In R v S, on the other hand, Macpherson JA stated:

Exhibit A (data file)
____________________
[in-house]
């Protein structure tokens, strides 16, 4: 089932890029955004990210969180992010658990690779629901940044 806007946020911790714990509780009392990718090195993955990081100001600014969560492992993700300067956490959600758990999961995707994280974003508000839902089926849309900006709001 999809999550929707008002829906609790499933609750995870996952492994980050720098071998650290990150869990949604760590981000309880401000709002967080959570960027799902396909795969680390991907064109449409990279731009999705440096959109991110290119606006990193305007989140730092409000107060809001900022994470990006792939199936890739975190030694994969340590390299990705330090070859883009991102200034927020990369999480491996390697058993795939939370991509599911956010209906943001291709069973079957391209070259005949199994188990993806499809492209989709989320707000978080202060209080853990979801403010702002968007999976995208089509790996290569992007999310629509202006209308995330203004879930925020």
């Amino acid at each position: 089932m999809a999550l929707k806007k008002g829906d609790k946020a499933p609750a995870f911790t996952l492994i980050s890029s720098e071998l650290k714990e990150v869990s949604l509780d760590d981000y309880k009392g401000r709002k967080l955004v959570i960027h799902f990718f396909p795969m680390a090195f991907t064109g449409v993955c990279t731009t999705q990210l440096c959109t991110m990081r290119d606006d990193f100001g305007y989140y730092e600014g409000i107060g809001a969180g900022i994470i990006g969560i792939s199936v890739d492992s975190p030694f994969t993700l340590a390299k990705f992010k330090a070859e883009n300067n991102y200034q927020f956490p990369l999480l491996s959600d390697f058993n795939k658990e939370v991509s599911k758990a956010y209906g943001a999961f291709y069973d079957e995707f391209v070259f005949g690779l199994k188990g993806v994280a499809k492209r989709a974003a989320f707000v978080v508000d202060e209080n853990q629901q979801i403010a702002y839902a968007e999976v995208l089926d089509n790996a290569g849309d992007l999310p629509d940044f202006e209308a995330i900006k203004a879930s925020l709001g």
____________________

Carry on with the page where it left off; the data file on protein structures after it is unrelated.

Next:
To the extent, therefore, that the application to re-open made on 19 July 2001 was based on the ground that, in imposing sentence on 9 April 2001, the learned judge had wrongly failed or refused to take into account the impact that that sentence would, if unaltered, have on the appellant’s prospects of retaining his visa, it was in my opinion misconceived. Re-opening and reducing the sentence imposed on 9 April 2001 would not have detracted from the Minister’s power to exercise his discretion under s 501(2) of the Migration Act. But, in any event, I consider that the process of sentencing should not seek to anticipate the action that some other authority or tribunal, lawfully acting within the limits of a proper discretion, may take in future, by so adjusting the sentence as to defeat, avoid or circumvent that result. See, although in a different sentencing context, R v Booth  1 Qd R 393, 400, where it was said to be wrong to attempt to circumvent a specific legislative direction by deliberately imposing a lesser sentence in order to avert it. More specifically, in R v Chi Sun Tsui (1985) 1 N.S.W.L.R. 308, 311, Street C.J. said that “the prospect of deportation is not a relevant matter for consideration by a sentencing judge in that it is the product of an entirely separate legislative policy area of the regulation of society”. Those remarks of the learned Chief Justice were cited without apparent disapproval in R v Shrestha (1991) 173 C.L.R. 48, 58.